Schroth Method for Scoliosis

Have a curvy spine?
The Schroth Method therapy can help growing kids as well as adults with painful scoliosis….

When your growing tween or teen is diagnosed with scoliosis, you often hear, “We’ll just have to wait and see…” If you’re an adult with painful scoliosis, you’ve likely consulted a surgeon, with similar results. Many people aren’t satisfied with waiting for surgery, and there is another, proactive option for both.

The Schroth Method for scoliosis management was developed in Germany in the 1920s and has been successfully used in clinics around the world since then. The Schroth Method uses exercises, on their own or with bracing, to help teach you specific movements and breathing techniques that help fight the pull of gravity on your curve. Schroth has only been in the United States since 2005, and has been gaining momentum with parents, adult patients, and physicians alike. The Schroth Method gives you tools and a practice than can be used forever, to stay strong, breathe deeply, and walk tall through life.

Research and clinical experience suggests that the Schroth Method may help slow or stabilize a curve, both in kids with growing bodies and in adults with long-standing painful scoliosis.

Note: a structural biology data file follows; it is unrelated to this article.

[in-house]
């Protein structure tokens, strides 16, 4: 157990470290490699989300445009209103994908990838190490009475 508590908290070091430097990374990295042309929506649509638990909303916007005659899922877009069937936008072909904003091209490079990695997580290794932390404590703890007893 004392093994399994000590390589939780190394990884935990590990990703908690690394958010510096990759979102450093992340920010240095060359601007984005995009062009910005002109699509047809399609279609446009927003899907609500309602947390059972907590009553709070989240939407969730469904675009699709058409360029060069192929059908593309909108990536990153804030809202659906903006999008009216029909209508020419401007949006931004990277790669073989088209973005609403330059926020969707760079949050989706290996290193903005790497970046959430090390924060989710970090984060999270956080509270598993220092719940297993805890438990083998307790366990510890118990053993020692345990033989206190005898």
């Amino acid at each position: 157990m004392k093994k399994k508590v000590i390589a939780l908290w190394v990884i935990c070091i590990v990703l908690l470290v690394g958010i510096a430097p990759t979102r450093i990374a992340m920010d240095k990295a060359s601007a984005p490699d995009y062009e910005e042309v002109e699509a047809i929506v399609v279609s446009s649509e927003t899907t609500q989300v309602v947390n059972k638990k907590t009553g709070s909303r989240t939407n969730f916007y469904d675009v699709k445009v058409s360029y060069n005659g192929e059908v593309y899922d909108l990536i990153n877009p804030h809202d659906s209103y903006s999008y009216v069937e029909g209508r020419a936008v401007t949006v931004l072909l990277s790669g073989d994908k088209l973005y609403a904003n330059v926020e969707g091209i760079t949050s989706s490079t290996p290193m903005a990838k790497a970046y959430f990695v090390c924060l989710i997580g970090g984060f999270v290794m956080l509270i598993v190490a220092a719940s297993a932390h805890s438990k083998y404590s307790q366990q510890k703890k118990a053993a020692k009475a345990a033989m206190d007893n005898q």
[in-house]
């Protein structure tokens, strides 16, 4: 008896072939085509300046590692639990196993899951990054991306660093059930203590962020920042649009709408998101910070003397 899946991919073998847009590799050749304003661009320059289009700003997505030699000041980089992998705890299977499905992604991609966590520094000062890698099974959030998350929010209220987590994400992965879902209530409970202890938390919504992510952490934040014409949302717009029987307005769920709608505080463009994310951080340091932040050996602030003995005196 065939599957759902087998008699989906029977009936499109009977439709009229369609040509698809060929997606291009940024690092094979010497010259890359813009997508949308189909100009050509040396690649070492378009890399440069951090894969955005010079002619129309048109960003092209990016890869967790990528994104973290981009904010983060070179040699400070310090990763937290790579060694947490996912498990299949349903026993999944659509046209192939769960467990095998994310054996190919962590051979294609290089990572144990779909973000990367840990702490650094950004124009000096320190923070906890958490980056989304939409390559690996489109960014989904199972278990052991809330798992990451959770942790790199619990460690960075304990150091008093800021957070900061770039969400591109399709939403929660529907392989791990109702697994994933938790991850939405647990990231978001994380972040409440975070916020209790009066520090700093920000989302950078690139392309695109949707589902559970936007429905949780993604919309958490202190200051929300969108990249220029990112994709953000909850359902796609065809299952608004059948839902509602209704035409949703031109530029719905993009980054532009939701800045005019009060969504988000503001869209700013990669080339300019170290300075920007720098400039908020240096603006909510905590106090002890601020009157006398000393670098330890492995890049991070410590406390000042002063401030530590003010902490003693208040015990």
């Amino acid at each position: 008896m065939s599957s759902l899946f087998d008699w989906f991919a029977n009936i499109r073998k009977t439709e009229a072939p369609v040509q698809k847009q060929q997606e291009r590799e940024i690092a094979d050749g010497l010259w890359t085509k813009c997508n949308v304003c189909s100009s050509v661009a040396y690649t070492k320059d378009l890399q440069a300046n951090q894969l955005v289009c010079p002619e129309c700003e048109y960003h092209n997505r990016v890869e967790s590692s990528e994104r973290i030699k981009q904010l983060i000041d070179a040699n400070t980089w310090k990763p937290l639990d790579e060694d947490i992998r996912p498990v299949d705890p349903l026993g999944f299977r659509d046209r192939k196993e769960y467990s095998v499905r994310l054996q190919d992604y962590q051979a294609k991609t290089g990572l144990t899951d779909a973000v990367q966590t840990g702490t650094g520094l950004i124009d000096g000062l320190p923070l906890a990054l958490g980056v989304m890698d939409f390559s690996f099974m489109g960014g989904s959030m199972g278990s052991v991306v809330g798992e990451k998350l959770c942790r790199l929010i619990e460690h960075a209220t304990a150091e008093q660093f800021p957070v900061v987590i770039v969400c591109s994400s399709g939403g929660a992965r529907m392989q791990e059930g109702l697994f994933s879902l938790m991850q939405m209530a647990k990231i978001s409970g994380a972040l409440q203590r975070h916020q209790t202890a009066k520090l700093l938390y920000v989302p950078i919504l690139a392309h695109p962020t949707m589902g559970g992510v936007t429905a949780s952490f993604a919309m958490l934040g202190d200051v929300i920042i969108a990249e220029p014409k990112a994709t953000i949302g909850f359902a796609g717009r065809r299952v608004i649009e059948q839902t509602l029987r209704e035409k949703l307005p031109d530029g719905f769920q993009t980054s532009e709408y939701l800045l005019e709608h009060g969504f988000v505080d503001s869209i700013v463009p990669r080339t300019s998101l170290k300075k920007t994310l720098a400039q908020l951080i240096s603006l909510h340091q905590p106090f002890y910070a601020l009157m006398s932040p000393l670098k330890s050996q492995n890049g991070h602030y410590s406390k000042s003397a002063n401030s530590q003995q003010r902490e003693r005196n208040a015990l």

Studies show it decreases pain, improves posture, self-image, and breathing, and builds stronger muscles. Patients tell us they feel taller and stronger, move more confidently through the world, and – for adults with pain – get back to activities like housework, hiking, and cross-country skiing. Trained Schroth Method practitioners are fairly rare in the United States, and there are only a few in the Pacific Northwest. Our physical therapist, Lisa Flexner DPT DMT CSCS FAAOMPT is a Level 2 Certified Schroth Therapist through the Schroth-Barcelona Institute and helped develop the scoliosis program at Seattle Children’s before she moved to Bend in 2015.

If you are interested in learning more, please contact us. The best way to discover if Schroth is right for you or your child is by experiencing it.

What can you expect at your first appointment

Resources for Tweens and Teens with Scoliosis